TIle following Membership Statement has been adopted by the Board of Directors of USA Gymnastics: Membership in USA Gymnastics is a privilege granted by USA Gymnastics. That privilege can be withdrawn by USA Gymnastics at any time where a member's conduct is determined to be inconsistent with the best interest of the sport of gymnastics and of the athletes we are servicing. The following former professional members have been terminated or have a lifetime ban with USA Gymnastics and/ or will not be allowed to renew their membership: Charles Theodore Bates Vince Brown Larry Dutch Matthew H. Erichsen William Alexander Etheridge Rick Feuerstein Joseph Fountain Roy Larry Gallagher Robert Allen Garner (Bob) Ricardo "Chico" Goddard Robert Dean Head Frank Hohman, Jr. Milos Hroch Steven L. Infante Dana Koppendrayer John S. Moore William Munsinger William M. Permenter John H. Row Steve Shirley Blake Steven Starr Mark Swift Freddie Eugene Tafoya, Jr. Jon Oliver Kenneth Thomas Brent Trottier Joel Velasquez David Paul Waage Steve Waples Lyf Christian Wildenberg


British Columbia Gymnastics Association Suspensions USA Gymnastics has been notified that the British Columbia Gymnastics Association has permanently suspended membership in the BCGA for the following individuals: John Henderson, Kamloops, BC Canada Donald Ray Mathey, Langley, BC Canada Wayne Andrews, Courtenay, BC Canada

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WOMEN'S MINUTES (continued from page 38) Recommendation to the Elite Program Committee that the decision to allow an athlete to attend a Regional meet outside of their own region be approved by both regions' Elite Program Committee Chairman, in consultation with both regions' Regional Technical Chairman and/or the Regional Chairman. (Refer to R & P, page 108 B. e.) Recommendation to the EPC that even though an athlete competing in another region's Elite meet may use the score to qualify to Challenge/Classic, they are not eligible for awards.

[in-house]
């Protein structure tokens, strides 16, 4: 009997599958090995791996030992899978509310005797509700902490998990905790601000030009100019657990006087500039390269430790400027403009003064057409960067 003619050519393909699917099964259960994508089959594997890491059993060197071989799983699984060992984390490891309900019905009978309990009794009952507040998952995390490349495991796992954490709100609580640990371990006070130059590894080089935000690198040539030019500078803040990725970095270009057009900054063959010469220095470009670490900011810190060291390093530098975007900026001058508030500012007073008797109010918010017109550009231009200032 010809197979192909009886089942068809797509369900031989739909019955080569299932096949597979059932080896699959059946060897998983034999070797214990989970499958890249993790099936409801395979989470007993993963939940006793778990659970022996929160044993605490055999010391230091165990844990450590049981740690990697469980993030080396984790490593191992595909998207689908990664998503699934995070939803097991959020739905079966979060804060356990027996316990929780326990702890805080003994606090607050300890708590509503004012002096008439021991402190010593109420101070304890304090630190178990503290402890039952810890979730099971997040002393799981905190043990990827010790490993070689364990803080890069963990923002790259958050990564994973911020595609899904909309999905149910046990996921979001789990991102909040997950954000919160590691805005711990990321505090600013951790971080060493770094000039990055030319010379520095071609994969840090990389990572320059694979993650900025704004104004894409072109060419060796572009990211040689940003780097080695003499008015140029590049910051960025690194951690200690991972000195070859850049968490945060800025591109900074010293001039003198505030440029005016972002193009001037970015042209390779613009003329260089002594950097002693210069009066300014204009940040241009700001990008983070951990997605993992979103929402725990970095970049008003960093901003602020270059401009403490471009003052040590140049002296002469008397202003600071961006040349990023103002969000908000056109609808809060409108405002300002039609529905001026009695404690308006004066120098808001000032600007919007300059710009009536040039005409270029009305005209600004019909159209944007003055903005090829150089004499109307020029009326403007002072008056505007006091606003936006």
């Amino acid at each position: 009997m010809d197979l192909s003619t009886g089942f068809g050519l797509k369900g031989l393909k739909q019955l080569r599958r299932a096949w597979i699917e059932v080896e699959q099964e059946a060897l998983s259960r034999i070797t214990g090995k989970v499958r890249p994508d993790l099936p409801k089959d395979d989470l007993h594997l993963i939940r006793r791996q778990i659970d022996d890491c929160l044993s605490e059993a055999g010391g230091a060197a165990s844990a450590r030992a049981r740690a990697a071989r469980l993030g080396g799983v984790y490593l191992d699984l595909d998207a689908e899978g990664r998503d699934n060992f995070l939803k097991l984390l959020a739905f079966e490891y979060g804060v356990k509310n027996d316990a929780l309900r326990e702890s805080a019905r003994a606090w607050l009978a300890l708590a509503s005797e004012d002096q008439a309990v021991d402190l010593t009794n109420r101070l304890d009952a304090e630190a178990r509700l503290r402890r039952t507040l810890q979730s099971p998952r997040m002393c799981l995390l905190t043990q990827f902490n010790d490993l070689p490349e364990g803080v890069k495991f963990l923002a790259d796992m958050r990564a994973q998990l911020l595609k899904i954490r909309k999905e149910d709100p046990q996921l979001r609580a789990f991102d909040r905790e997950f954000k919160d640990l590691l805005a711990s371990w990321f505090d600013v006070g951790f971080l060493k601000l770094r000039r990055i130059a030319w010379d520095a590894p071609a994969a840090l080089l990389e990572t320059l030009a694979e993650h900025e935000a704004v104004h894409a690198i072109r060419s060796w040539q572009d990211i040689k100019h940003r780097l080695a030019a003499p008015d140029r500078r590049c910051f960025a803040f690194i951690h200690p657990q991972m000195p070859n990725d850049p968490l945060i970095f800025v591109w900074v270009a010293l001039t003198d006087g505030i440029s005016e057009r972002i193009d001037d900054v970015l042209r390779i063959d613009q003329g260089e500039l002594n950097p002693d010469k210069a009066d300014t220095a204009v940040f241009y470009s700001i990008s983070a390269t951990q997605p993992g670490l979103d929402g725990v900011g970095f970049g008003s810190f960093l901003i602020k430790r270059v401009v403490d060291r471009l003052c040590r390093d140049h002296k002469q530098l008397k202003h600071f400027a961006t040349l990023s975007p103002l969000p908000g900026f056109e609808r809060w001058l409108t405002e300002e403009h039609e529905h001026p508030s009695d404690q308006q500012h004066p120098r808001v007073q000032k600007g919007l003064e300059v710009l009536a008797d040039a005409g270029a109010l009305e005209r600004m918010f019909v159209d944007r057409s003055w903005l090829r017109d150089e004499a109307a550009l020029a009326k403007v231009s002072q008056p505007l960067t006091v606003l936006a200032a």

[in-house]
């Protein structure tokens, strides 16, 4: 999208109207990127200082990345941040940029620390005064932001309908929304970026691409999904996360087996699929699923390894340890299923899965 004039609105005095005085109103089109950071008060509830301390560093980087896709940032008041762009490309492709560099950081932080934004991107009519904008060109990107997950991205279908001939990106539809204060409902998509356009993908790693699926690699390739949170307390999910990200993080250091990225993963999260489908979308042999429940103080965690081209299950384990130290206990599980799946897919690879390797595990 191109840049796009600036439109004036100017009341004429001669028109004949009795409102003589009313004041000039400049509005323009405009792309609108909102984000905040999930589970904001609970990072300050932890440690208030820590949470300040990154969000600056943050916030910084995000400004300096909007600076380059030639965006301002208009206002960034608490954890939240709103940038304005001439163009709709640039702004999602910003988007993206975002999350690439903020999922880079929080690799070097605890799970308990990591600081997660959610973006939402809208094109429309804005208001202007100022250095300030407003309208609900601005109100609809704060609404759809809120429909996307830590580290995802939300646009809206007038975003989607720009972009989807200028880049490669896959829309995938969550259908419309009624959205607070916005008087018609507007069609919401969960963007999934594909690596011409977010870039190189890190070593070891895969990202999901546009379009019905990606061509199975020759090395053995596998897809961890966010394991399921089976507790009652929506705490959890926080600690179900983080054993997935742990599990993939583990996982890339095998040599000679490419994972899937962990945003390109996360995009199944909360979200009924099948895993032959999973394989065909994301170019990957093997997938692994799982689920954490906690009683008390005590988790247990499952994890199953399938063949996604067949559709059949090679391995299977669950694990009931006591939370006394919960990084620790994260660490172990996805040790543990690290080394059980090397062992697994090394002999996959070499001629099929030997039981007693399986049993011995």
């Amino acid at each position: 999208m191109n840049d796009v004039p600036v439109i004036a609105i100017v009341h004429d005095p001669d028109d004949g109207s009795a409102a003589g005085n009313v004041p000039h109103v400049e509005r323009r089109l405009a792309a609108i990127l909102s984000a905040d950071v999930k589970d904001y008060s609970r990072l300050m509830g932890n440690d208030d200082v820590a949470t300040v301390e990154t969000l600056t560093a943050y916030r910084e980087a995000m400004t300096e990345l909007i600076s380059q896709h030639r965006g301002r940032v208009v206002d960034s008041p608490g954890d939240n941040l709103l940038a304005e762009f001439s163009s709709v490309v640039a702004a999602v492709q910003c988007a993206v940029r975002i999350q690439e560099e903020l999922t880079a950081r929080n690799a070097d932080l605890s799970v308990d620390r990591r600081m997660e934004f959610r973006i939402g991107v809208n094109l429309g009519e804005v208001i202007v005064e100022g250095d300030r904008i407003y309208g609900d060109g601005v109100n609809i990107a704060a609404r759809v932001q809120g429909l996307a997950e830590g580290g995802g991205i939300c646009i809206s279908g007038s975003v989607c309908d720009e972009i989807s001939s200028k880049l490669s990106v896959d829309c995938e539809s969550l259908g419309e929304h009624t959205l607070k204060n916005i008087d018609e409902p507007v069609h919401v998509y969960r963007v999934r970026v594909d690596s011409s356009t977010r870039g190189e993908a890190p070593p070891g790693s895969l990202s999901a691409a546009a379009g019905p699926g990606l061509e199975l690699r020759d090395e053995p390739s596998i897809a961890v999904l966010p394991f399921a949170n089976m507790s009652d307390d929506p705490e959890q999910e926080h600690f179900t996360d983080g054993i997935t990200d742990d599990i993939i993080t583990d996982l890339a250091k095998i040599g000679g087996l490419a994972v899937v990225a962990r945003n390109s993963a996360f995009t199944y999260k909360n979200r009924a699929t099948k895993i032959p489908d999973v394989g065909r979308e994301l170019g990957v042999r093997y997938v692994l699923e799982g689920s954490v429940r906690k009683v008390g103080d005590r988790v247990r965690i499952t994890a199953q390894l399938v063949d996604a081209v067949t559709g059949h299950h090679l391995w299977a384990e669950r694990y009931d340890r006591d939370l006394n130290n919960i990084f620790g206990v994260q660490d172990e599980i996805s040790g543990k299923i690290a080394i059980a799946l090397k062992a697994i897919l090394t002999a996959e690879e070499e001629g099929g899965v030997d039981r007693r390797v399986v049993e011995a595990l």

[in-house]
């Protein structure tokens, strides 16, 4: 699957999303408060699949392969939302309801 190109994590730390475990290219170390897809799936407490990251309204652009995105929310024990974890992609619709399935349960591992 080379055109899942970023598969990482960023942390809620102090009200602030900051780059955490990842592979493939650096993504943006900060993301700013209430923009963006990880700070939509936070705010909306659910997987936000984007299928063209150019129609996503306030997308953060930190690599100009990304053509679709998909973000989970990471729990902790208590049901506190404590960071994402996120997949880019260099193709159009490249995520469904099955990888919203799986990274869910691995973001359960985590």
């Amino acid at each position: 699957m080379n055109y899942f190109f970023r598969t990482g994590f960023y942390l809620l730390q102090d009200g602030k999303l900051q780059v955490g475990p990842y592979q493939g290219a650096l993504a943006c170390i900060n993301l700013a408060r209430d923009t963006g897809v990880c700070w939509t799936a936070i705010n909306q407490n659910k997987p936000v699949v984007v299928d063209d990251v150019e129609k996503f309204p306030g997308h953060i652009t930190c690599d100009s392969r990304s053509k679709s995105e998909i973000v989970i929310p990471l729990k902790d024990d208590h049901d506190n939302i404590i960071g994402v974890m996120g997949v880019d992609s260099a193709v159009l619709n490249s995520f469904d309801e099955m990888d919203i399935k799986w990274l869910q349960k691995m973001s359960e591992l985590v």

X. AFFILIATION OF JUDGES Reminder: Judges that are affiliated may NOT be assigned as Chief judge to a USAG qualifying meet if the team that the judge is affiliated with is competing in the meet to which the judge has been assigned. If meets is using one-judge panels, an affiliated judge may be assigned ONLY when there are not enough non-affiliated judges available and only with the approval of the RTC. If the RTC is the person involved, approval must come from the State Chairman.

XI. NCAA REPORT P. Panichas clarified that the NCAA Women's GymnastiCS Committee is in charge of Regional and Na tional competitions. The newly formed USAG Women's Collegiate Program Committee is charged with making recommendations to the NCAA WGC regarding the adoption of JO Rules. The Round-off entry vault is being allowed for the first time in NCAA competition.

In the 1999 season, the NCAA regions will be realigned, going from five regions to six and seeding the top twelve teams into the six regions.